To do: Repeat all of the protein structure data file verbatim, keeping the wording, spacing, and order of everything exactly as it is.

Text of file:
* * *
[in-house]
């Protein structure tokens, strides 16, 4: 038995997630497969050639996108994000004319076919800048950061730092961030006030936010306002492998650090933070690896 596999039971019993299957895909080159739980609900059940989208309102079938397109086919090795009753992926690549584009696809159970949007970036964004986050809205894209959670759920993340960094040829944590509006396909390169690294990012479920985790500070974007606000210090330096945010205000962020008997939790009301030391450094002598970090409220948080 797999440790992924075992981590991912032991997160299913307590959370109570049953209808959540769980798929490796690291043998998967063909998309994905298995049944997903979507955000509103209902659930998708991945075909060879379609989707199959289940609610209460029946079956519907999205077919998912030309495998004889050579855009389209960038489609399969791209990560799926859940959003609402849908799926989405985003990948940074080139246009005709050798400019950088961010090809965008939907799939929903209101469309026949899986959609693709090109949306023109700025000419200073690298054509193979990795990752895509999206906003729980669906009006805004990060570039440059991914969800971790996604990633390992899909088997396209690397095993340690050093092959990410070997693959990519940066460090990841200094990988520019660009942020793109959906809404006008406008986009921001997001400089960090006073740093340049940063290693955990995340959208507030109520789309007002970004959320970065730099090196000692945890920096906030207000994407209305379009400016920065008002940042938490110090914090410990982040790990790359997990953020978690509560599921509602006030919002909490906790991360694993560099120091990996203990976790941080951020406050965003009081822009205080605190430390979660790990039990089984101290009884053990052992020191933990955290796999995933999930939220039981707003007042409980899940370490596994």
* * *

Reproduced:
[in-house]
């Protein structure tokens, strides 16, 4: 038995997630497969050639996108994000004319076919800048950061730092961030006030936010306002492998650090933070690896 596999039971019993299957895909080159739980609900059940989208309102079938397109086919090795009753992926690549584009696809159970949007970036964004986050809205894209959670759920993340960094040829944590509006396909390169690294990012479920985790500070974007606000210090330096945010205000962020008997939790009301030391450094002598970090409220948080 797999440790992924075992981590991912032991997160299913307590959370109570049953209808959540769980798929490796690291043998998967063909998309994905298995049944997903979507955000509103209902659930998708991945075909060879379609989707199959289940609610209460029946079956519907999205077919998912030309495998004889050579855009389209960038489609399969791209990560799926859940959003609402849908799926989405985003990948940074080139246009005709050798400019950088961010090809965008939907799939929903209101469309026949899986959609693709090109949306023109700025000419200073690298054509193979990795990752895509999206906003729980669906009006805004990060570039440059991914969800971790996604990633390992899909088997396209690397095993340690050093092959990410070997693959990519940066460090990841200094990988520019660009942020793109959906809404006008406008986009921001997001400089960090006073740093340049940063290693955990995340959208507030109520789309007002970004959320970065730099090196000692945890920096906030207000994407209305379009400016920065008002940042938490110090914090410990982040790990790359997990953020978690509560599921509602006030919002909490906790991360694993560099120091990996203990976790941080951020406050965003009081822009205080605190430390979660790990039990089984101290009884053990052992020191933990955290796999995933999930939220039981707003007042409980899940370490596994």